Anonymous asked in Science & MathematicsAstronomy & Space · 1 month ago

Is there water on other planets in our solar system?

14 Answers

  • 1 month ago
    Favorite Answer

    Yes, there is. The Moon Mars and Europa all have water. It is UNDERGROUND on Mars. Other planets and moons, especially Enceladus and probably Uranus and Neptune, have cryo-geysers. Anyone. who insists Mars has no water is more than 10 years out of date and has no credibility.

  • Anonymous
    1 month ago

     Europa does have a hidden ocean dozens kilometers deep zx

     . . . . . . . . . .


  • 1 month ago

    No surface water.

    Some objects are thought to have some toxic aqueous fluids saturated with corrosive salts deep within them, but essentially any "water" that exists elsewhere in the solar system is either frozen solid, or is a gas that sublimates from the solid into the vacuum of space.

    I am curious as to why you singled out water out of all the liquids and other substances that are known to exist in the solar system. Ever considered which planets have liquid hydrocarbons? Liquid CO2? Pools of molten sulphur? Geysers of liquid nitrogen?

  • garry
    Lv 5
    1 month ago

    as in ice or flowing water in a river ? in a river term no .

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  • 1 month ago

    Yes. Most of them have water, 1but not liquid water on the surface. Mars has ice all thru the ground. Europa and Ganymede and Enceladus have big liquid water oceans under miles of ice. Even the moon had some ice frozen in craters that are in darkness.  

  • 1 month ago

    yes there are water on some other planets in our solar system but not as earth.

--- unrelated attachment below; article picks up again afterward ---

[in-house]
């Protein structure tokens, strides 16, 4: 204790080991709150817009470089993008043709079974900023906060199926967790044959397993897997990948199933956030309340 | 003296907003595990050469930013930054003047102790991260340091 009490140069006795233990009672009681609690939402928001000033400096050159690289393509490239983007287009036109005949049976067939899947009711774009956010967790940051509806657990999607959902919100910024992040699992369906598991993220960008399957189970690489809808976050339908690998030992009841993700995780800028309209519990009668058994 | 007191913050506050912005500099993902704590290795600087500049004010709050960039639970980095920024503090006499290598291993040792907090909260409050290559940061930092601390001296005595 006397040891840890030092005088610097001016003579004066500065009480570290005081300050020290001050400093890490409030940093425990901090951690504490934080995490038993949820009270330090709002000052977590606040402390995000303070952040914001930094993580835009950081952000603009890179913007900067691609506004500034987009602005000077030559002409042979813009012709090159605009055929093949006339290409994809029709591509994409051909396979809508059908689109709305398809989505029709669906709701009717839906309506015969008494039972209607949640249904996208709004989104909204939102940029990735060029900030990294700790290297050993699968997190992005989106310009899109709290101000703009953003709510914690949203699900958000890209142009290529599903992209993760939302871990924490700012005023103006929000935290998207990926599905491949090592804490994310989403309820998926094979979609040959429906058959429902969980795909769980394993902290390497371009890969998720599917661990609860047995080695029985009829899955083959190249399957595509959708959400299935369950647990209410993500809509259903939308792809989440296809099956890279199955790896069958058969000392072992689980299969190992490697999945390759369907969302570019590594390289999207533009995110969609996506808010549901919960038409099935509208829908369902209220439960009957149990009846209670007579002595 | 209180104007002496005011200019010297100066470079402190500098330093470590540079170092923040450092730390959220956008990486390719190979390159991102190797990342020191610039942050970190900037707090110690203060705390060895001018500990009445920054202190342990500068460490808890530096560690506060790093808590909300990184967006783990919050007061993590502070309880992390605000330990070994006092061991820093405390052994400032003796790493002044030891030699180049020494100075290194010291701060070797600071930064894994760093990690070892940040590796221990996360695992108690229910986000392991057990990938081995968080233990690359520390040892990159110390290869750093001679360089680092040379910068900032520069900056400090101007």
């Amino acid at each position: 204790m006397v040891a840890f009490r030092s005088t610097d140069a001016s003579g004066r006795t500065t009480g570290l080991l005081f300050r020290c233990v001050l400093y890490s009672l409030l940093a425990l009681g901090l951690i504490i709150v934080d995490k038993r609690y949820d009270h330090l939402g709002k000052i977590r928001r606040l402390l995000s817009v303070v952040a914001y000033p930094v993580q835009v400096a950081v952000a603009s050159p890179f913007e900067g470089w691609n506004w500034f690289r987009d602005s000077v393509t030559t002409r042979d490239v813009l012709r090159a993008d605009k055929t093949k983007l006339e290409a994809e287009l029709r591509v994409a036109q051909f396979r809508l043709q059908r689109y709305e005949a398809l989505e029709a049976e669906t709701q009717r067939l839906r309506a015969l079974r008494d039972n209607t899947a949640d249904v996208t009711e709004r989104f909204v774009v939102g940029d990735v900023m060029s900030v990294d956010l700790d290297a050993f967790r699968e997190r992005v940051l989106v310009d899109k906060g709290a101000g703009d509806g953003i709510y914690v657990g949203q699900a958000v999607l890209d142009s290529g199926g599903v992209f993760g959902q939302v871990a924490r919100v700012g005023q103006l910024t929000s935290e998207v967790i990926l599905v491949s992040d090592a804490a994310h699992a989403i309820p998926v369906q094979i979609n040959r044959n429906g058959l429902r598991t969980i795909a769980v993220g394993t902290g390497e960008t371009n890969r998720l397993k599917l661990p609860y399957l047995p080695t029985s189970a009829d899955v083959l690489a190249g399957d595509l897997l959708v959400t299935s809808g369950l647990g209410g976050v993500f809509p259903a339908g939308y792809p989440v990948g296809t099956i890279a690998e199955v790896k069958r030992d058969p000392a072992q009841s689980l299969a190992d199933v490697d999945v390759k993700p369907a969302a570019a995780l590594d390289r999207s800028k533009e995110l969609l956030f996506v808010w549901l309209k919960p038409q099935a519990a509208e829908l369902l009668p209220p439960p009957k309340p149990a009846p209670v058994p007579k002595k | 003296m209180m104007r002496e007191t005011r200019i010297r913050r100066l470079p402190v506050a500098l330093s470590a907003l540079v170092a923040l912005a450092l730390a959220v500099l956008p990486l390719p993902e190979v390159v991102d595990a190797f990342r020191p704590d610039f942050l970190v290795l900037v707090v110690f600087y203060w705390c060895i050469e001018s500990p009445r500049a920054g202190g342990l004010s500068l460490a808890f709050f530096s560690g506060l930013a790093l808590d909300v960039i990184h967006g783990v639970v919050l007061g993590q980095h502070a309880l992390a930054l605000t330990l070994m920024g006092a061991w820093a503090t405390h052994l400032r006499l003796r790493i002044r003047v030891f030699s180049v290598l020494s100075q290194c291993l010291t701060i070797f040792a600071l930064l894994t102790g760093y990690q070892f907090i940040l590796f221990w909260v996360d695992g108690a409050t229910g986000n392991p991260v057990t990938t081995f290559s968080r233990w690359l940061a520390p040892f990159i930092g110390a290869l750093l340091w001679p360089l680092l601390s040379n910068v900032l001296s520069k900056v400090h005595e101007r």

• 1 month ago

    Yes, as follows:

    Mercury--ice in deep craters near the poles

    Moon--same as Mercury

    Mars--polar caps, plus subsurface ice and/or water

    Jupiter--small amount in atmosphere

     Europa--possible subsurface oceans; surface ice

     Ganymede--surface ice

     Callisto--surface ice

    Saturn--most of its 82 moons have lots of ice

    Uranus--ice on some moons

    Pluto--plenty of ice

  • 1 month ago

    It does actually look that it can be everywhere

  • Anonymous
    1 month ago

    Yes, the oceans of some of the moons of the gas giants have more water than all the oceans of the Earth.

  • 1 month ago

    There has been water ice detected on Mars and Mercury;  it likely also exists on several moons of Jupiter, Saturn, and on ours as well. Saturn's moon Enceladus is thought to have an subsurface supply of water; The Cassini probe flew through geyser plumes when it was in operation.  Around Jupiter, Europa and Ganymede appear to have ice on the surface, and there may be an ocean beneath Europa's ice surface.

  • 1 month ago

    yes, water is fairly common.

    Uranus and Neptune are thought to have a supercritical water ocean beneath their clouds, which accounts for about two-thirds of their total mass, most likely surrounding small rocky cores. Water on Mars exists today almost exclusively as ice, with a small amount present in the atmosphere as vapour. In June 2020, astronomers reported evidence that the dwarf planet Pluto may have had a subsurface ocean, and consequently may have been habitable, when it was first formed.

    re moons:

    Scientists' consensus is that a layer of liquid water exists beneath Europa's (moon of Jupiter) surface. Enceladus, a moon of Saturn, has shown geysers of water, confirmed by the Cassini spacecraft. A subsurface saline ocean is theorized to exist on Ganymede, a moon of Jupiter, following observation by the Hubble Space Telescope in 2015. Ceres appears to be differentiated into a rocky core and icy mantle, and may have a remnant internal ocean of liquid water under the layer of ice.

    Source(s): wikipedia
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